Macron seen most convincing in French election debate

Posted March 21, 2017

When France's presidential candidates get together for a formal debate later on Monday, they will at least have one thing to agree on - the country's economy is lagging others that have already had recent votes.

According to the poll for the BFMTV broadcaster, 29 percent of French believe Macron has been the most persuasive during the debate, while 20 percent of the voters named the leader of the left-wing political movement La France Insoumise (Unsubmissive France), Jean-Luc Melenchon.

The top candidates in France's presidential election went head-to-head in a televised debate on Monday as polls showed centrist Emmanuel Macron and far-right leader Marine Le Pen pulling away from the pack five weeks before the first round.

A total of 1,157 people participated in the survey.

Macron, a former economics minister under sitting French president Francois Hollande, attacked Le Pen on her strident anti-immigration stance.

"We don't know what you want", she said.

Some of the sharpest exchanges were about the place of religion in France.

The anti-immigrant Le Pen, who wants to restrict religious garb in public spaces, said the burkini was a sign of the "rise of radical Islam in our country" and accused Macron of supporting it.

Polls show Macron and Le Pen establishing a clear lead in terms of voting intentions in the first round, while Fillon, the one-time front-runner who has been damaged by a financial scandal, has slipped back.

"I don't need a ventriloquist", he retorted.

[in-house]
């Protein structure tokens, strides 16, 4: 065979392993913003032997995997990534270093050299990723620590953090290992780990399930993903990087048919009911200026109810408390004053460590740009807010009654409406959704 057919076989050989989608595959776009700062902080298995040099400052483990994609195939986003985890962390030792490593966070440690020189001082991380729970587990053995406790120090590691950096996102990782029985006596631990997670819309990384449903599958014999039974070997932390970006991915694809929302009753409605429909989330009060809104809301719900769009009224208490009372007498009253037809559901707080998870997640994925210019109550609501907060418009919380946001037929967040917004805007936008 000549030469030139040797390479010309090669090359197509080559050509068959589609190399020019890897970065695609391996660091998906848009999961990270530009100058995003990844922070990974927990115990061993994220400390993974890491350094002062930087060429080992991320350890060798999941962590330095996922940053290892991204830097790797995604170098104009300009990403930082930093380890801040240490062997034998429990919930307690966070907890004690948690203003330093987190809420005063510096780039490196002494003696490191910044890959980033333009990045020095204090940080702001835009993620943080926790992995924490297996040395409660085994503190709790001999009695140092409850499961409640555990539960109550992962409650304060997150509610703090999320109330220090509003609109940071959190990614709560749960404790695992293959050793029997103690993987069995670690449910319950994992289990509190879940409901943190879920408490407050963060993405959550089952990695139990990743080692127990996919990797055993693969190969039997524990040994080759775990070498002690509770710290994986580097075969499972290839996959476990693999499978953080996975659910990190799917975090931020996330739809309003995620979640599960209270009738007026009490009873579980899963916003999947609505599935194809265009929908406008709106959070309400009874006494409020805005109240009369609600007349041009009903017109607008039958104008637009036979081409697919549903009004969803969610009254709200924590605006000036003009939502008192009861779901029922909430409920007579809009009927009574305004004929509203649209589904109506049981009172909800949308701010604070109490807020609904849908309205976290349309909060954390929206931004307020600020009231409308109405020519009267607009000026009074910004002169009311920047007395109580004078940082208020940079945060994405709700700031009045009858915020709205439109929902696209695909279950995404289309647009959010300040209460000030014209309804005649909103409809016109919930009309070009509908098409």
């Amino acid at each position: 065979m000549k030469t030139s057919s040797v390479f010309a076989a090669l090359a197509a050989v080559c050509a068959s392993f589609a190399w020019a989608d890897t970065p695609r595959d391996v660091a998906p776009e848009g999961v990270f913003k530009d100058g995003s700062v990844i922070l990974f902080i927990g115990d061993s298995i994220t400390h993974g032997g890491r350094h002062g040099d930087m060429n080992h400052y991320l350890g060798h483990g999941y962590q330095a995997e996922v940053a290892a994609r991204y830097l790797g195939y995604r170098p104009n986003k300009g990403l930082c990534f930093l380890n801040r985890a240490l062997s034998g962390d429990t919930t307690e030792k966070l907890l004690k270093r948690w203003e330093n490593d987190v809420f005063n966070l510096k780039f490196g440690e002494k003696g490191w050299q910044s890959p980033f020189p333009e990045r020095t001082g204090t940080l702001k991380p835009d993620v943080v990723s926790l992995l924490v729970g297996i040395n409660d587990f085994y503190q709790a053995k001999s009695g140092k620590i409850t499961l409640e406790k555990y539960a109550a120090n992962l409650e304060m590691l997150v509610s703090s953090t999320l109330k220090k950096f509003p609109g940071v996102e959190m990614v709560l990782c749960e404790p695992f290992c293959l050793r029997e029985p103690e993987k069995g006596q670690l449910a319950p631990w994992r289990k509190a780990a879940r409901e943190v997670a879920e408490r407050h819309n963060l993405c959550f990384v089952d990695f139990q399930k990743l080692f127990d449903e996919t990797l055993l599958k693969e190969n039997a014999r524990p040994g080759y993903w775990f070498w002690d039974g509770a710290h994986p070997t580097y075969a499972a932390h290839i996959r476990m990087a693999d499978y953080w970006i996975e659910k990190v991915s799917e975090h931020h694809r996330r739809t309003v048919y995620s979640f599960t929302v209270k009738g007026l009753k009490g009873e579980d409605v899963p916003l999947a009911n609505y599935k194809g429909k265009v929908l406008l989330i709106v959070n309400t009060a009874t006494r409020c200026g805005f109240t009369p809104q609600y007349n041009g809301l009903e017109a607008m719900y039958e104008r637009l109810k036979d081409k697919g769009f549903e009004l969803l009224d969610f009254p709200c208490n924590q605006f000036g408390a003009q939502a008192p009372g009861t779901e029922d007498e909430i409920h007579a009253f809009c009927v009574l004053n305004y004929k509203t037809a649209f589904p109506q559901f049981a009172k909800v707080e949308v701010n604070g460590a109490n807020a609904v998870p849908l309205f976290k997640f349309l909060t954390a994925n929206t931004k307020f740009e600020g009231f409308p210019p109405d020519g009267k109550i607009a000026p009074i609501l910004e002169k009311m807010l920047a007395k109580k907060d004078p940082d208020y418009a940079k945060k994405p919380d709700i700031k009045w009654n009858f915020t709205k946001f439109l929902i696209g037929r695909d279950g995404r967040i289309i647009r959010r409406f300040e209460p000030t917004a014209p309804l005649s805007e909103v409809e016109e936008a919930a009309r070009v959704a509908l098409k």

Macron, a former investment banker, came under criticism for private donations made to his campaign when Hamon suggested he could fall under the influence of lobbies in the pharmaceutical, banking or oil industry. "It was used before Brexit", said Le Pen, who has pledged a similar referendum on France's European Union membership, said.

Macron also used humour to defuse Le Pen's attacks.

Conservative Francois Fillon was notably restrained. Once considered a leading contender to move into the presidency's Elysee Palace, Fillon's campaign has been badly hurt by accusations that his wife and children were paid with public money for jobs they allegedly did not do, which he denies.

Fillon, a former prime minister, himself alluded to the scandal, saying: "I may have committed some errors, I have faults, who doesn't, but I am experienced".

Hamon described Le Pen's attitude as "sickening" after she described French schools as "a daily nightmare", so risky that pupils attend with "fear in their stomachs". "By speaking it!" he said.

The list of 11 candidates was finalized Saturday.

Only the top two candidates go through to the runoff, where polls see Macron easily beating Le Pen.